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  1. (This Letter appeared in THE VANDERBILT HUSTLER, the student newpaper, on March 30)

    Fellow Vanderbilt Students,
    As you probably know, there has been much debate recently about Vanderbilt’s non-discrimination policy, which prohibits student groups from having faith-based qualifications for leadership. Under this policy, registered student organizations (RSOs) are required to have their Constitution approved by Vanderbilt and sign an affirmation form saying they are in compliance with this non-discrimination policy. As Vanderbilt+Catholic’s leadership board, we would like to briefly explain why we have made the decision not to be a RSO next year and why we have been left with no other option. Our decision to be a non-registered student group next year is not one that we made lightly. However, after many hours of prayer and discussion, it has become clear that to sign this affirmation form, we would have to either lie to the university or compromise our integrity as an authentically Catholic group. Neither of these are things that we can do in good conscience.
    Faith-based qualifications for leadership in Vanderbilt+Catholic are fundamental to our identity as a Catholic organization. As Catholics we believe that faith in Jesus Christ and the truths that He has revealed to us through the Catholic Church are fundamental to our identity as Catholics and our mission in this life. Likewise, as a Catholic student organization, Catholic faith and practice precede all else that we do. We are an open and welcoming community that people of all faiths can join, but we require our leaders to share this Catholic faith and practice. A student group led by those who do not share these things might be a very worthwhile and beneficial organization, but it would not be Catholic in the fullest sense of the word. These faith-based requirements for leadership are as important to the integrity of our organization as musical range is for a choral group.
    Although it is true that we are a Vanderbilt organization, we are even more so a Catholic organization. When Catholic students come to Vanderbilt, they have a right to know that its Catholic group is in fact Catholic. They have a right to know that it truly is a group that supports the mission of the Church, and a place in which they can grow in their Catholic faith.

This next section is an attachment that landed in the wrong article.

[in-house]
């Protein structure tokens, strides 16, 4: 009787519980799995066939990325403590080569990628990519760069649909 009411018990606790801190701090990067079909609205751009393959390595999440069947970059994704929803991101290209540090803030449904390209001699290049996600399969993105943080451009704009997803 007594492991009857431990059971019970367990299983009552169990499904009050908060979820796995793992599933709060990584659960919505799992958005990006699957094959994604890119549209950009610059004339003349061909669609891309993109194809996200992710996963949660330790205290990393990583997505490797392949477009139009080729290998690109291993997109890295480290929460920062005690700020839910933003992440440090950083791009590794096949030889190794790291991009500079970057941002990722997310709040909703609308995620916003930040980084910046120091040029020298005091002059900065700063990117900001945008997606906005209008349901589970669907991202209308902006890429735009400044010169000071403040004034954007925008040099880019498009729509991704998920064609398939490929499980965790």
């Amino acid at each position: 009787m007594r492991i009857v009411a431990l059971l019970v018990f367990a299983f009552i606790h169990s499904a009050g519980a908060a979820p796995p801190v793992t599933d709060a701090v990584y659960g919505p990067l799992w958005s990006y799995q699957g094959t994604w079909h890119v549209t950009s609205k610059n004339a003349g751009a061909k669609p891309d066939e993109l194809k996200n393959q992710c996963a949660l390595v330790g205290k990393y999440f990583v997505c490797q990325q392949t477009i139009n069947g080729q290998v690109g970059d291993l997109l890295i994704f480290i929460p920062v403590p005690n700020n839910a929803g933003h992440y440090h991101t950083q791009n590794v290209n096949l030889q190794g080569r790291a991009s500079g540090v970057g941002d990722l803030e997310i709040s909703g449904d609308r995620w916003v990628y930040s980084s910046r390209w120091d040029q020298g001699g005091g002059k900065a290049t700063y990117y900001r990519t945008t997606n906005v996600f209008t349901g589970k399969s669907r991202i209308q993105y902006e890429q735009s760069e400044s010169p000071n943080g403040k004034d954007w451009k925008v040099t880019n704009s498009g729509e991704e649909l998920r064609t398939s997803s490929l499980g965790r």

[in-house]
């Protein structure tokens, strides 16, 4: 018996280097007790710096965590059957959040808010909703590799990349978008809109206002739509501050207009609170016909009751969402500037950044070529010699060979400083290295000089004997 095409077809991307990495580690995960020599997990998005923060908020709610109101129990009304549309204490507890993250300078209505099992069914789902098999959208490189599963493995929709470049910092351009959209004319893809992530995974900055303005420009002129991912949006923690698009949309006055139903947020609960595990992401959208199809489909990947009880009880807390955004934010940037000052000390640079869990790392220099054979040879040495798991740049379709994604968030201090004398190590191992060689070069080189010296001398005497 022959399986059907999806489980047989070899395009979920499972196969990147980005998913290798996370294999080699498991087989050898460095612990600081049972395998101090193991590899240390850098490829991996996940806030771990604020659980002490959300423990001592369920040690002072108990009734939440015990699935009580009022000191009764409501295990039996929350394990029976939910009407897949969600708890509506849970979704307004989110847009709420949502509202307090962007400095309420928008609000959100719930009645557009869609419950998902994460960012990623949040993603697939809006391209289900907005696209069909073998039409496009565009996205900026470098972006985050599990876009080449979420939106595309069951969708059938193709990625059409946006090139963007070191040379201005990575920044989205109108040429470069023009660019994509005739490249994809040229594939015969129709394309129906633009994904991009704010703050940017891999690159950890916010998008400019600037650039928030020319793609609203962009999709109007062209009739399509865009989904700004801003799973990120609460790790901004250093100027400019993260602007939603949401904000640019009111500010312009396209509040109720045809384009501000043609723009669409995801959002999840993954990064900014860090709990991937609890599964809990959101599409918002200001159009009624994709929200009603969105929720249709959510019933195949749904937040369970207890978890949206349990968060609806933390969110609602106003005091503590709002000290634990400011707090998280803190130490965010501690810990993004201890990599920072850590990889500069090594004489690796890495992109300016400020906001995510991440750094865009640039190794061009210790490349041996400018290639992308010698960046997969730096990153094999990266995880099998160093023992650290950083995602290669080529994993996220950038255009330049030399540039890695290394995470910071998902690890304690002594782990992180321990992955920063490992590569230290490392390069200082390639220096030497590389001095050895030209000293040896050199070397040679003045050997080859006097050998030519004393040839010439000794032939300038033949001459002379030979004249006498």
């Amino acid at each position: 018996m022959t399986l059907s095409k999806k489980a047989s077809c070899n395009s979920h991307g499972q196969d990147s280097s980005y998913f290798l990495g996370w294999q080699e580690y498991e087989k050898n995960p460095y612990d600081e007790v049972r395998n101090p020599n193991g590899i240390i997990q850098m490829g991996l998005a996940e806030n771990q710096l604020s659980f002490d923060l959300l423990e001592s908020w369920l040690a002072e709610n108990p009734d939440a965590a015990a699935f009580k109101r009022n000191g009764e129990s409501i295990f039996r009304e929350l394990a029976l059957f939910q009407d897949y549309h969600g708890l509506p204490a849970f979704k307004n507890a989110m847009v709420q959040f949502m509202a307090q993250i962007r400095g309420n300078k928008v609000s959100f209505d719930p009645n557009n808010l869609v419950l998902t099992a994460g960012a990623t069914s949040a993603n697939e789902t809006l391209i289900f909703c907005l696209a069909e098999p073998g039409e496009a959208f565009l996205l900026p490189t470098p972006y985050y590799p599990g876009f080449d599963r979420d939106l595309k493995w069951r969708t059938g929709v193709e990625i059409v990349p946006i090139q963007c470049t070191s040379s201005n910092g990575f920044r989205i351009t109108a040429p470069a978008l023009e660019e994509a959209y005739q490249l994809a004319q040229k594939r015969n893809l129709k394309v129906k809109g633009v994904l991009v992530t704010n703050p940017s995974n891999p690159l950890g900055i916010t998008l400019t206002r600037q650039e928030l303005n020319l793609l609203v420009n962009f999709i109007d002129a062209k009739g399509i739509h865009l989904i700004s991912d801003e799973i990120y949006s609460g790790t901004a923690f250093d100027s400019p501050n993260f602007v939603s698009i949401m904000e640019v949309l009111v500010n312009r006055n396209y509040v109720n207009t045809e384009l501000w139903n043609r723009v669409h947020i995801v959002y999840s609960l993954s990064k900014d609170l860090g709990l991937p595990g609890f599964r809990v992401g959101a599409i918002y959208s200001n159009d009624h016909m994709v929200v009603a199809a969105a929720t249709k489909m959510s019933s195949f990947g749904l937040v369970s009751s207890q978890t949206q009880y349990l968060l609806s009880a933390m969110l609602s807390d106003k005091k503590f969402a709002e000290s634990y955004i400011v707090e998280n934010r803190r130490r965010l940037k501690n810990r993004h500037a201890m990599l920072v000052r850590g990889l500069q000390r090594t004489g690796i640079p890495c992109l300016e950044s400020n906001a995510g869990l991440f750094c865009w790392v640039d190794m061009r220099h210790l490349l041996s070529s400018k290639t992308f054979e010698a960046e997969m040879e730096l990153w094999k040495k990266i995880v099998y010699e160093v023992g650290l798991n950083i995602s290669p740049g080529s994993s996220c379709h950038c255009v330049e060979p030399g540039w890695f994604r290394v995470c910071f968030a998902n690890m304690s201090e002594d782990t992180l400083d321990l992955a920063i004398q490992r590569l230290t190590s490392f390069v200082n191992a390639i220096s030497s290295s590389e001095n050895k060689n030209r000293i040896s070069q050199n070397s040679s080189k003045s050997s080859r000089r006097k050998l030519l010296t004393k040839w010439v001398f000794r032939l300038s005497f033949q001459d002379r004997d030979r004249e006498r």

However, an important question to ask, and one that we discussed at great length, is “why can’t we just leave it to those who select our future leadership to use their own individual beliefs about what should be required of our leaders?” If we did this, it is true that we could ensure that future leadership would most likely be practicing Catholics. However, we are not an organization made up of people who all just happen to be Catholic. We are a Catholic organization. We are Catholic not just as individuals, but as a group, so just as we declare ourselves individually to be Catholic, we must declare ourselves collectively to be Catholic. And part of what this involves is requiring those who lead us and serve as our representatives on campus really believe the faith they are representing.
    The Constitution that we would submit and the affirmation form we would have to sign to remain a RSO are more than just pieces of paperwork. They are statements of who we are as an organization. So, to sign this affirmation form would be to say that we really don’t have faith-based qualifications for leadership. It would be to lie to the university and to ourselves about who we are.
    At least for next year, we will not be a registered student organization, but we still intend to strive towards our mission of proposing Jesus Christ and forming his disciples here at Vanderbilt. We are not sure exactly what that will look like for us as a non-registered student organization, but we are looking forward to working with the administration in order to stay as active as we can on campus. We still welcome all students to any of our events, and we hope that those who come will continue to find these events and this community to be authentically Catholic.

    —The Vanderbilt+Catholic Board:
    PJ Jedlovec, President
    Max Jones, Vice President
    Cara Welker, Internal Secretary
    Katy Biddle, External Secretary
    Maddie Gray, Treasurer